Once again the sporting world has acted out an important life lesson for us to see – this time, to the delight of Atlanta Falcons fans.
You could feel the apprehension in the Georgia air last week, as the Falcons prepared to take on the red-hot Seattle Seahawks in the divisional round of the National Football League playoffs. In the media and on the streets, folks were expecting the worst. We kept hearing over and over that this team, and in particular its quarterback Matt Ryan, had yet to win a playoff game despite being great in the regular season the last few years.
It seemed as if that self-defeating prophecy was about to come true after Seattle took the lead Sunday with some 30 seconds left, after Atlanta had led the entire game.
But Ryan rallied the Falcons to an improbable 30-28 win on a field goal with 8 seconds left.
Even then Atlanta appeared doomed: The ensuing kickoff was bungled, and Seattle was put in position for a last-second score. But Atlanta escaped with the win.
Ryan and his team have had to endure second-guessing and self-doubt these last few years as a chorus of skeptics has chanted the usual refrain about not being able to win the big one. That narrative was put to the test Sunday as never before – but with determination and faith, was also put to rest.
That seems to be life’s way. Anyone who seeks great achievement must drown out the doubt and plow through seemingly endless fields of adversity.
The easiest thing in the world is to give up on a dream, especially when the road is tough, the deck seems stacked and the carpers are carping their dubious doubts.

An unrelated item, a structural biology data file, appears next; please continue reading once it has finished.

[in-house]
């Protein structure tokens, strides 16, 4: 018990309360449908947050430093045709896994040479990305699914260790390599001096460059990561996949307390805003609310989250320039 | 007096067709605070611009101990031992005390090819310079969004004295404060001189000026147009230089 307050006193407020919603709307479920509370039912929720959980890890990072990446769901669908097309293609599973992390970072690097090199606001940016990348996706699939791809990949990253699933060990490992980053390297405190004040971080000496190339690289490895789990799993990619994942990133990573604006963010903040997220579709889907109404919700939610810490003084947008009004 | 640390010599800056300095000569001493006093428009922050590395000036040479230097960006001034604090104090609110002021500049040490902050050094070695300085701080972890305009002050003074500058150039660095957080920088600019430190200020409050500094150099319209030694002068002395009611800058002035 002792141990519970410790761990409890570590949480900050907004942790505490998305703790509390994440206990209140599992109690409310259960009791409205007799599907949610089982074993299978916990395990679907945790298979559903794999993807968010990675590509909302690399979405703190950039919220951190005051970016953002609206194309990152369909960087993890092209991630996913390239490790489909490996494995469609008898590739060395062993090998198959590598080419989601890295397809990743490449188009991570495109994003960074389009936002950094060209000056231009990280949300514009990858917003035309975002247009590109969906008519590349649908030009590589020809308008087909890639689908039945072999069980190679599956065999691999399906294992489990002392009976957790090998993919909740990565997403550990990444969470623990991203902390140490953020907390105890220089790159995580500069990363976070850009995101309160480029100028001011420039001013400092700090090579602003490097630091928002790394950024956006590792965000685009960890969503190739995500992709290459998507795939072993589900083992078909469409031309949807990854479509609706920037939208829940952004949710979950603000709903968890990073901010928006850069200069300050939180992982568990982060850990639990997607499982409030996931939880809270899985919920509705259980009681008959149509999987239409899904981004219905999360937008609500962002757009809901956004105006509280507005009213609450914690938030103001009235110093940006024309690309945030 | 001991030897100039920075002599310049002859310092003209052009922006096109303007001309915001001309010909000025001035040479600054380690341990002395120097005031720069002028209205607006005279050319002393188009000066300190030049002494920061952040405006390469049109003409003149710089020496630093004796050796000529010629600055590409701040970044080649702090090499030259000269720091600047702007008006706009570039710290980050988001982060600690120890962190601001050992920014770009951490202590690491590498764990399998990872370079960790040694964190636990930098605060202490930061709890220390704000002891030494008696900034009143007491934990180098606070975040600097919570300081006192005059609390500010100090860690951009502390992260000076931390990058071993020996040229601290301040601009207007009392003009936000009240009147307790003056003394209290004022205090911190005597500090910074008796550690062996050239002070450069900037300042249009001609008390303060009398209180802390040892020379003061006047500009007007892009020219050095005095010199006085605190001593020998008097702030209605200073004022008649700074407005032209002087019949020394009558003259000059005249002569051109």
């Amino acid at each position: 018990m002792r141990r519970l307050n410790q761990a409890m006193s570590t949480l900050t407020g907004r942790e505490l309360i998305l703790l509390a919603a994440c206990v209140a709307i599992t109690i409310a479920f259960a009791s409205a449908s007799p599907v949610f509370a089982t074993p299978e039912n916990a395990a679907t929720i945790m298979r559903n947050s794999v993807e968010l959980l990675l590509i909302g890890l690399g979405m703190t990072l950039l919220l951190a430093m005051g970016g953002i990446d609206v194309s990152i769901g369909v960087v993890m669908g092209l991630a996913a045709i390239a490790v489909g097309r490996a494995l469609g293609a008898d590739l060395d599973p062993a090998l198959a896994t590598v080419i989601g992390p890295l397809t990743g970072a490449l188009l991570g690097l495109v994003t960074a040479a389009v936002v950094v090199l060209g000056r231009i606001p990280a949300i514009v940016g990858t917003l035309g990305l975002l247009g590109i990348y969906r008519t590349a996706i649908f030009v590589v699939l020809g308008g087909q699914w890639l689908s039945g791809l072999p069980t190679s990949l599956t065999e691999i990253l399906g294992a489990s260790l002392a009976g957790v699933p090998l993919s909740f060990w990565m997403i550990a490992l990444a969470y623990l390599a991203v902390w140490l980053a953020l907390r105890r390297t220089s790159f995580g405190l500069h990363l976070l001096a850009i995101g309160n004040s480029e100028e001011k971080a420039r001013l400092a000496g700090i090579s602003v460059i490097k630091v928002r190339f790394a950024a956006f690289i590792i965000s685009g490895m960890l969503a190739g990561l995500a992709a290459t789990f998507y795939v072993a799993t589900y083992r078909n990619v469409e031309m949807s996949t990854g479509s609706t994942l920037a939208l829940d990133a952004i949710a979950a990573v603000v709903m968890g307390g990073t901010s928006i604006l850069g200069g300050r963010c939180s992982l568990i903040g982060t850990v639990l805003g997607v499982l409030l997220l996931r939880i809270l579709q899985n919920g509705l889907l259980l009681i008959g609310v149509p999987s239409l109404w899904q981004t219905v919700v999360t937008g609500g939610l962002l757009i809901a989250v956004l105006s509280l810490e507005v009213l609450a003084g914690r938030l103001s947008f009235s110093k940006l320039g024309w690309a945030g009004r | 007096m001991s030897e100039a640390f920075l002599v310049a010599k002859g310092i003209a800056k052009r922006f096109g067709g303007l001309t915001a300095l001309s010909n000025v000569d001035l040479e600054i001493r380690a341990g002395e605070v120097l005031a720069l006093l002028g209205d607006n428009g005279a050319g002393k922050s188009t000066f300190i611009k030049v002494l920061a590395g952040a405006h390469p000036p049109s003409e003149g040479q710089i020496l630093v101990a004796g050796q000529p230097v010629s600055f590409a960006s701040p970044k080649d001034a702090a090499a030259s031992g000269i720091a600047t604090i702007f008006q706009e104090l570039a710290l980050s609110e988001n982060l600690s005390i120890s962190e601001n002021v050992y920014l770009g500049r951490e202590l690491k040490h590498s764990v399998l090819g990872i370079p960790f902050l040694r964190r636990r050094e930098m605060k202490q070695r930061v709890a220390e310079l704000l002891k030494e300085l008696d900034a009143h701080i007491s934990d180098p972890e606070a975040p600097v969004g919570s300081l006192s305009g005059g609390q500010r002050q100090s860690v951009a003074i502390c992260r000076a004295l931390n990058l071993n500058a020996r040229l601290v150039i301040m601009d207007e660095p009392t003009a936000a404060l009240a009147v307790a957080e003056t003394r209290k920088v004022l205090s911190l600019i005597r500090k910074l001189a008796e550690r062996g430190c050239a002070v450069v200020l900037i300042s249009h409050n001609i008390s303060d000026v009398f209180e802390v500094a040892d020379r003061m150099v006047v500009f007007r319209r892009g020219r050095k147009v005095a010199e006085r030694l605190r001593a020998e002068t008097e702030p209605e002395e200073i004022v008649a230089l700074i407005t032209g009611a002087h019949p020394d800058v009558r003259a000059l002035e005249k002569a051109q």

The phenomenon of success has been scientifically studied over the years, cut open no less than the biology class frog. What they’ve learned is that success has more to do with conviction, planning, persistence and action than with fate or innate ability. Or, as motivational psychologist Heidi Grant Halvorson puts it, people are successful “not simply because of who they are, but more often because of what they do.”
The author of Nine Things Successful People Do Differently, Halvorson writes about the importance of grit – which she defines as “a willingness to commit to long-term goals, and to persist in the face of difficulty. Studies show that gritty people obtain more education in their lifetime, and earn higher college GPAs. Grit predicts which cadets will stick out their first grueling year at West Point. In fact, grit even predicts which round contestants will make it to at the Scripps National Spelling Bee.”
Athletes such as Matt Ryan and his Atlanta teammates are doing more than playing games and entertaining us. They’re pursuing dreams, and at the same time showing us how to pursue our own great ambitions.
On Sunday, you saw how to never give up – and how to believe in yourself and your dreams even when others around you do not.
Believe in yourself. Don’t accept someone else’s view of your destiny. Decide what you want to do in life, put together a sound but flexible plan and take action.
“Remember,” Halvorson writes, “you don’t need to become a different person to become a more successful one. It’s never what you are, but what you do.”
Matt Ryan and the Falcons are the same people they were last week. It’s just that the world will look at them differently now.
And it’s because of how they looked at themselves.